Articles | Volume 17, issue 24
Atmos. Chem. Phys., 17, 15019–15036, 2017
Atmos. Chem. Phys., 17, 15019–15036, 2017

Research article 19 Dec 2017

Research article | 19 Dec 2017

Long-range transport of stratospheric aerosols in the Southern Hemisphere following the 2015 Calbuco eruption

Nelson Bègue1, Damien Vignelles2, Gwenaël Berthet2, Thierry Portafaix1, Guillaume Payen7, Fabrice Jégou2, Hassan Benchérif1,6, Julien Jumelet3, Jean-Paul Vernier4, Thibaut Lurton2,a, Jean-Baptiste Renard2, Lieven Clarisse5, Vincent Duverger2, Françoise Posny1, Jean-Marc Metzger7, and Sophie Godin-Beekmann3 Nelson Bègue et al.
  • 1Laboratoire de l'Atmosphère et des Cyclones, UMR 8105 CNRS, Université de la Réunion, Reunion Island, France
  • 2Laboratoire de Physique et Chimie de l'Environnement et de l'Espace, Université d'Orléans, CNRS UMR7328, Orléans, France
  • 3Laboratoire Atmosphère Milieux Observations Spatiales, University of Paris VI, Paris, France
  • 4NASA Langley Research Center, Hampton, Virginia, USA
  • 5Spectroscopie de l'Atmosphère, Service de Chimie Quantique et Photophysique, Université Libre de Bruxelles, Brussels, Belgium
  • 6School of Chemistry and Physics, University of KwaZulu-Natal, Westville, Durban, South Africa
  • 7Observatoire des Sciences de l'Univers de La Réunion, UMS3365, Saint-Denis de la Réunion, France
  • anow at: Institut Pierre-Simon-Laplace, UPMC/CNRS, 4 place Jussieu, 75252 Paris Cedex 05, France

Abstract. After 43 years of inactivity, the Calbuco volcano, which is located in the southern part of Chile, erupted on 22 April 2015. The space–time evolutions (distribution and transport) of its aerosol plume are investigated by combining satellite (CALIOP, IASI, OMPS), in situ aerosol counting (LOAC OPC) and lidar observations, and the MIMOSA advection model. The Calbuco aerosol plume reached the Indian Ocean 1 week after the eruption. Over the Reunion Island site (21° S, 55.5° E), the aerosol signal was unambiguously enhanced in comparison with background conditions, with a volcanic aerosol layer extending from 18 to 21 km during the May–July period. All the data reveal an increase by a factor of  ∼  2 in the SAOD (stratospheric aerosol optical depth) with respect to values observed before the eruption. The aerosol mass e-folding time is approximately 90 days, which is rather close to the value ( ∼  80 days) reported for the Sarychev eruption. Microphysical measurements obtained before, during, and after the eruption reflecting the impact of the Calbuco eruption on the lower stratospheric aerosol content have been analyzed over the Reunion Island site. During the passage of the plume, the volcanic aerosol was characterized by an effective radius of 0.16 ± 0.02 µm with a unimodal size distribution for particles above 0.2 µm in diameter. Particle concentrations for sizes larger than 1 µm are too low to be properly detected by the LOAC OPC. The aerosol number concentration was  ∼  20 times higher that observed before and 1 year after the eruption. According to OMPS and lidar observations, a tendency toward conditions before the eruption was observed by April 2016. The volcanic aerosol plume is advected eastward in the Southern Hemisphere and its latitudinal extent is clearly bounded by the subtropical barrier and the polar vortex. The transient behavior of the aerosol layers observed above Reunion Island between May and July 2015 reflects an inhomogeneous spatio-temporal distribution of the plume, which is controlled by the localization of these dynamical barriers.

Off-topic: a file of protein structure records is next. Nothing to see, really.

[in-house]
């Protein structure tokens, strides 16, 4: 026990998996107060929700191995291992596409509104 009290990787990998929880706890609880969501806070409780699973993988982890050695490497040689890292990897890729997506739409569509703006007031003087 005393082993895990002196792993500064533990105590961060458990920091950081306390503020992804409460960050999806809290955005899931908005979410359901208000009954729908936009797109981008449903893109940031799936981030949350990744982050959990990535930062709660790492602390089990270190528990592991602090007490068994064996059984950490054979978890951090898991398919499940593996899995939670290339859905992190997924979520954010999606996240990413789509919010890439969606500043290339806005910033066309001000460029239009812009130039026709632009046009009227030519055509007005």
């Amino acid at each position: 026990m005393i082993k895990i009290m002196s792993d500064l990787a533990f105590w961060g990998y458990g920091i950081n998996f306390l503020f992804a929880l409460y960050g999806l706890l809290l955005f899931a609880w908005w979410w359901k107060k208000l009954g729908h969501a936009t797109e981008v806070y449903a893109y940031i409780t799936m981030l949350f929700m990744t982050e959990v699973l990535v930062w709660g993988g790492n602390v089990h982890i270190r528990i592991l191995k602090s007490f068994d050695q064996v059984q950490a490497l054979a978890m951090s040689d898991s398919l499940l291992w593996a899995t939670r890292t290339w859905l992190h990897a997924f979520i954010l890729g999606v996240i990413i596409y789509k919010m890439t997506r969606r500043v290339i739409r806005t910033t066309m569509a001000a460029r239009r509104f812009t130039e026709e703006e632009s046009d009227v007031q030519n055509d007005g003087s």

Short summary
The space–time evolutions of the Calbuco plume are investigated by combining satellite, in situ aerosol counting and lidar observations, and a numerical model. All the data at Reunion Island reveal a twofold increase in the amount of aerosol with respect to the values observed before the eruption. The dynamic context has favored the spread of the plume exclusively in the Southern Hemisphere. This study highlights the role played by dynamical barriers in the transport of atmospheric species.
Final-revised paper